Customs also has maintained that a Chapter 97 work of art is a work of the free fine arts, rather than the decorative or industrial arts. The phrase "industrial or decorative arts" includes work performed by potters, glassmakers, goldsmiths, weavers, woodworkers, jewelers, and other artisans and craftsmen. The Customs Court has stated that although works by such professions are considered both artistic and beautiful, "it can hardly be seriously contended that it was the legislative purposed to include such things, beautiful and artistic though they may be, in a provision which, as shown by its history and the enumeration therein contained, was intended to favor that particular kind of art of which painting and sculpture are the types." See United States v. Olivotti & Co., T.D. 36309 (Ct. Cust. App. 1916); HRL 063320, supra. Court decisions and Customs rulings have indicated that various factors tend to show whether articles are works of the "free fine arts," including, display of the articles at art exhibitions and in art galleries, the status of the creator of the work, i.e., whether he/she is a known, professional artist, and the value of the article. For these reasons, the ostrich egg shells are not classifiable within heading 9703.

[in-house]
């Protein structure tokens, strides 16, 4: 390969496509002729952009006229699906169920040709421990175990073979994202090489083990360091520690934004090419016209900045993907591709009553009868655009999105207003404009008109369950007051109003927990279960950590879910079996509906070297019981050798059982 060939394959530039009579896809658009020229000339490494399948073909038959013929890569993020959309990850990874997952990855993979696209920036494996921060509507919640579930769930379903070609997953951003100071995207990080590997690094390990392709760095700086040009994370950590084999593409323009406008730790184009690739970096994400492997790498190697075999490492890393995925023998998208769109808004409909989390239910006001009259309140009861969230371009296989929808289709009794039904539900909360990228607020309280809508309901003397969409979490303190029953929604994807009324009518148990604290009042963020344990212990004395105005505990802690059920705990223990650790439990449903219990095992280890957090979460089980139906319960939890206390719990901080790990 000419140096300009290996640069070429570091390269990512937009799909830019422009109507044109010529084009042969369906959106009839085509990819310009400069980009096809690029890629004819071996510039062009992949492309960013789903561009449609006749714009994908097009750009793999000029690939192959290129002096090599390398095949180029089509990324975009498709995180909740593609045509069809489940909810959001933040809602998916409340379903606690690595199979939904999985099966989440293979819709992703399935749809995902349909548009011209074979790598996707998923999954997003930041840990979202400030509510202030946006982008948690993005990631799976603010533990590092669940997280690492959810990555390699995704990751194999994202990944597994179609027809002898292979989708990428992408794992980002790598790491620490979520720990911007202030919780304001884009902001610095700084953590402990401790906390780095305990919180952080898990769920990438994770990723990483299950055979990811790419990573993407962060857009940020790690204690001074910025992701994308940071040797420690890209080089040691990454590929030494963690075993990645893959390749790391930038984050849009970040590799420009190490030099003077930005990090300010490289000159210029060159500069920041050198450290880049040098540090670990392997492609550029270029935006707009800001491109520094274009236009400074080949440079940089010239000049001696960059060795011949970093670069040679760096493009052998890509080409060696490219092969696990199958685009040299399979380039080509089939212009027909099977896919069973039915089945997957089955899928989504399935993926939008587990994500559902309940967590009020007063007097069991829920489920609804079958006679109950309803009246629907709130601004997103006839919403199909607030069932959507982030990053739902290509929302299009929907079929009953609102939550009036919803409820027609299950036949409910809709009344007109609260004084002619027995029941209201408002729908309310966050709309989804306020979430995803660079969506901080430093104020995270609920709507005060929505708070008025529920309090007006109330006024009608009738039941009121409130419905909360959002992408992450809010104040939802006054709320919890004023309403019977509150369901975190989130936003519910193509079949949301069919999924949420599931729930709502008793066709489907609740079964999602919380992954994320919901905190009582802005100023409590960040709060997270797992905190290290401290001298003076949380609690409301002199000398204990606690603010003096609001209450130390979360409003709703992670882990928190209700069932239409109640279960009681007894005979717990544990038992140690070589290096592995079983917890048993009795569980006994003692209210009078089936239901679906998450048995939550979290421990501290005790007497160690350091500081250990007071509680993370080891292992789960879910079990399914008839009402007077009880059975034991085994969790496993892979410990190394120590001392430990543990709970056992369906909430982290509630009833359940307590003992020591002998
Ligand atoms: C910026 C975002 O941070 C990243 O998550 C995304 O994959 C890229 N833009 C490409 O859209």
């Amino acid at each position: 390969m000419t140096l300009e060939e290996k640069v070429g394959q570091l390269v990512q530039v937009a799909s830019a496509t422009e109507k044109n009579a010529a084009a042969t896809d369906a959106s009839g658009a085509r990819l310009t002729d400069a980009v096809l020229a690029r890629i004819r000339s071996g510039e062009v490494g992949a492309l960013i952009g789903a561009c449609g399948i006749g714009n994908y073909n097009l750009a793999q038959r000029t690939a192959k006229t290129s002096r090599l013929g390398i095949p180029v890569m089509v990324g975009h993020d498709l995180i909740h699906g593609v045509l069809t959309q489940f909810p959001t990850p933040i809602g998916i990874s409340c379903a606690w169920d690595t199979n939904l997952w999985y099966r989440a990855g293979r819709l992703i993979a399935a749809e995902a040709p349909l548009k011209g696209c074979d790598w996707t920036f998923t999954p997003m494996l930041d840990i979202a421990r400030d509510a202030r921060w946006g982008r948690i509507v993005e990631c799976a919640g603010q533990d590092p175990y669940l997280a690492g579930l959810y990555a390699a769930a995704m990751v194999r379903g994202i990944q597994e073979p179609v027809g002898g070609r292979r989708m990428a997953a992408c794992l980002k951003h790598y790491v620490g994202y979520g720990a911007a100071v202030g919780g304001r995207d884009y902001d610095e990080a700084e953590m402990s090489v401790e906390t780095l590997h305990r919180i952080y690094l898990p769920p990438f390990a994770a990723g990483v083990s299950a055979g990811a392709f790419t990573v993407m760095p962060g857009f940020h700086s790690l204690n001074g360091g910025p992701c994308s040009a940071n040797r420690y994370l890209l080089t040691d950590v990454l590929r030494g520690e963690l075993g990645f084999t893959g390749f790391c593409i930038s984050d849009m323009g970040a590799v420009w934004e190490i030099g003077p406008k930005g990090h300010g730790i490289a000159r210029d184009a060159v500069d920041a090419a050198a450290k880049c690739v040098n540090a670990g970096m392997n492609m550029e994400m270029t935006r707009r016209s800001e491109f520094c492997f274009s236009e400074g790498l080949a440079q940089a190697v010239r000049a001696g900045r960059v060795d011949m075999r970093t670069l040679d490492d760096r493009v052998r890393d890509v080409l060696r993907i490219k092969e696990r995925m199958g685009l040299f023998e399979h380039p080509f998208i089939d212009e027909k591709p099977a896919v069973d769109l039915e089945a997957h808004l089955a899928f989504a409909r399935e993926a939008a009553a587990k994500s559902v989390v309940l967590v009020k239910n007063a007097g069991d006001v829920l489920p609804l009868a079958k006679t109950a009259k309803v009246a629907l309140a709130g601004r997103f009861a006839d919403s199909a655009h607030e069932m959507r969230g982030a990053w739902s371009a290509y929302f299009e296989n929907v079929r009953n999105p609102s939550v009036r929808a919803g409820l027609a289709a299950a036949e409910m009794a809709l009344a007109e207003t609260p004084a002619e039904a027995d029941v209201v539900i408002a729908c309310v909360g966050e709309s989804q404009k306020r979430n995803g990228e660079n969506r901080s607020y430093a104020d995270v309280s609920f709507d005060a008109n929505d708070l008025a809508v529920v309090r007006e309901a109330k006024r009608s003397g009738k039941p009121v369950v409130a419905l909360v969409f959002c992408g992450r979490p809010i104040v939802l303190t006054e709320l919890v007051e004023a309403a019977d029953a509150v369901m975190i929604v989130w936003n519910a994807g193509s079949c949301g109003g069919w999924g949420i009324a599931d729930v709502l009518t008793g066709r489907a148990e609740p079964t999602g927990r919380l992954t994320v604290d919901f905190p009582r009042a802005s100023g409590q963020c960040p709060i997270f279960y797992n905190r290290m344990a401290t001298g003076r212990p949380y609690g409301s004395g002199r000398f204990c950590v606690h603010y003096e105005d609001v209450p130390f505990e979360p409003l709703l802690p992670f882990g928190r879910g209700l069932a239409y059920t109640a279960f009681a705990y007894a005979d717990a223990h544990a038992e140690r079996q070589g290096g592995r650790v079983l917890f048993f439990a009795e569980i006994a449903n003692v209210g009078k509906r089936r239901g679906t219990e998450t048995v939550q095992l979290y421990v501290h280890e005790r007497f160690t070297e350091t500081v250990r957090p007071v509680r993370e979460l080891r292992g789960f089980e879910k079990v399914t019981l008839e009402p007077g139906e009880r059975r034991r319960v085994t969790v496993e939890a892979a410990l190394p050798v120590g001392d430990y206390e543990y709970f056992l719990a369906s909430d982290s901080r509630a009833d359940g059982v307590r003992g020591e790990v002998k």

Heading 9705 provides for collections and collectors' pieces of zoological, botanical and mineralogical interest. The EN's to 9705 indicate that:

[t]hese articles are very often of little intrinsic value but derive their interest from their rarity, their grouping or their presentation. The heading includes:

(A) Collections and collectors' pieces of zoological, botanical, mineralogical or anatomical interest, such as:...

(2) Blown or sucked eggs; insects in boxes, frames, etc. (other than mounted articles constituting imitation jewellery or trinkets); empty shells, other than those of a kind suitable for industrial use.